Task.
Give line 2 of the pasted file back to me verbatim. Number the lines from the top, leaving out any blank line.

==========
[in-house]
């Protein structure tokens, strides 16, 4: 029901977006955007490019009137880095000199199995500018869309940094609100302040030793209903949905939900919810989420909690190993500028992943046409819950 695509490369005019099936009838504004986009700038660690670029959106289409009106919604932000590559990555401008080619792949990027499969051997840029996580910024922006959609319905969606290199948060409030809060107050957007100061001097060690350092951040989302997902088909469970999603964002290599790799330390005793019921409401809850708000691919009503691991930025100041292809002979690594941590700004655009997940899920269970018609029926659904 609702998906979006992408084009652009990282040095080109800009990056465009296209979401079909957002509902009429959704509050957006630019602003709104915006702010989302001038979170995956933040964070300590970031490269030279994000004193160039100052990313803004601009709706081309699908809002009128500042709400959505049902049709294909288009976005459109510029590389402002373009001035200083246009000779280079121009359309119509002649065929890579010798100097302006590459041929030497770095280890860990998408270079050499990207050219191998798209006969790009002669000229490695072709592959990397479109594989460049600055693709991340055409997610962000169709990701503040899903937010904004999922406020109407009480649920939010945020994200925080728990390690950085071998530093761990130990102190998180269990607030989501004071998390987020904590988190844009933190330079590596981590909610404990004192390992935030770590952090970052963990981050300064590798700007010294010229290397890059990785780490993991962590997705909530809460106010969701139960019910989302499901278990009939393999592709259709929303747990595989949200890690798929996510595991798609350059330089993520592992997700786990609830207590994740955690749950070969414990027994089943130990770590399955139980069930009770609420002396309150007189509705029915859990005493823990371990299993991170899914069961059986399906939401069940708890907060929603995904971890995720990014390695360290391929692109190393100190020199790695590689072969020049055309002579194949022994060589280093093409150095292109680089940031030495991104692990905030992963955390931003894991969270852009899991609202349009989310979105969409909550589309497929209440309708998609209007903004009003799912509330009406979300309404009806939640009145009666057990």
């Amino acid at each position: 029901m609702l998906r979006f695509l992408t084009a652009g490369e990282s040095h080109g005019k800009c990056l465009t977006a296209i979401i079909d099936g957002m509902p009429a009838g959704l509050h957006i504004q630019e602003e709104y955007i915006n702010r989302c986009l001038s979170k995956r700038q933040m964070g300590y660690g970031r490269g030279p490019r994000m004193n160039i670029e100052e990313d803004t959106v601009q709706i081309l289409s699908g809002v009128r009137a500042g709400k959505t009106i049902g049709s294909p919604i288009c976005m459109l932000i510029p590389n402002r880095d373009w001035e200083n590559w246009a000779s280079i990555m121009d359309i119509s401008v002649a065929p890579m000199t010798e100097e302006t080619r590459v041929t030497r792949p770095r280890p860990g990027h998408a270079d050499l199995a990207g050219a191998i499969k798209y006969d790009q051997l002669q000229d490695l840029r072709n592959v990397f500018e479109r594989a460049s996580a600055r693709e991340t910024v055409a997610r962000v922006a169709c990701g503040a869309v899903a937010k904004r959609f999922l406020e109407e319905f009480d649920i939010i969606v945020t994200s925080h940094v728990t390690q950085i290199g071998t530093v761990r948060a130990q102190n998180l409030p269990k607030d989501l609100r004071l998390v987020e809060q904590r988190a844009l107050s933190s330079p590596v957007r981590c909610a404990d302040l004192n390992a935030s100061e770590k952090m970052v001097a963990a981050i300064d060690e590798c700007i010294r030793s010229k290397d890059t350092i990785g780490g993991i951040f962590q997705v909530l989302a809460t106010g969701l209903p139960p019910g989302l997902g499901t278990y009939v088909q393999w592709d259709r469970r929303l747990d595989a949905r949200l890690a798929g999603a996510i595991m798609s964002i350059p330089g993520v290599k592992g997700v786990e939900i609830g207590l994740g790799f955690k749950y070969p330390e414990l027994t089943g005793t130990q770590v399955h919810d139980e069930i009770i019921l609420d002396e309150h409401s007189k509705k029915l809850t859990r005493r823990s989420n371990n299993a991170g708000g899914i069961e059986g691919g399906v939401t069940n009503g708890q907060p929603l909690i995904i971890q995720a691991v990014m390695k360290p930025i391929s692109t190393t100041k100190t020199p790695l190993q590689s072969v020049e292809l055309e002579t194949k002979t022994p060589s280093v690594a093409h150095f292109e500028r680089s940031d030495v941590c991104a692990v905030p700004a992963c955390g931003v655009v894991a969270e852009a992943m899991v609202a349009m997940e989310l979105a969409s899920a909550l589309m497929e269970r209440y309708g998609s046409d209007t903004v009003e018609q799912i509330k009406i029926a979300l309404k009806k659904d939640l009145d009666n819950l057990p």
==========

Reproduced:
């Protein structure tokens, strides 16, 4: 029901977006955007490019009137880095000199199995500018869309940094609100302040030793209903949905939900919810989420909690190993500028992943046409819950 695509490369005019099936009838504004986009700038660690670029959106289409009106919604932000590559990555401008080619792949990027499969051997840029996580910024922006959609319905969606290199948060409030809060107050957007100061001097060690350092951040989302997902088909469970999603964002290599790799330390005793019921409401809850708000691919009503691991930025100041292809002979690594941590700004655009997940899920269970018609029926659904 609702998906979006992408084009652009990282040095080109800009990056465009296209979401079909957002509902009429959704509050957006630019602003709104915006702010989302001038979170995956933040964070300590970031490269030279994000004193160039100052990313803004601009709706081309699908809002009128500042709400959505049902049709294909288009976005459109510029590389402002373009001035200083246009000779280079121009359309119509002649065929890579010798100097302006590459041929030497770095280890860990998408270079050499990207050219191998798209006969790009002669000229490695072709592959990397479109594989460049600055693709991340055409997610962000169709990701503040899903937010904004999922406020109407009480649920939010945020994200925080728990390690950085071998530093761990130990102190998180269990607030989501004071998390987020904590988190844009933190330079590596981590909610404990004192390992935030770590952090970052963990981050300064590798700007010294010229290397890059990785780490993991962590997705909530809460106010969701139960019910989302499901278990009939393999592709259709929303747990595989949200890690798929996510595991798609350059330089993520592992997700786990609830207590994740955690749950070969414990027994089943130990770590399955139980069930009770609420002396309150007189509705029915859990005493823990371990299993991170899914069961059986399906939401069940708890907060929603995904971890995720990014390695360290391929692109190393100190020199790695590689072969020049055309002579194949022994060589280093093409150095292109680089940031030495991104692990905030992963955390931003894991969270852009899991609202349009989310979105969409909550589309497929209440309708998609209007903004009003799912509330009406979300309404009806939640009145009666057990």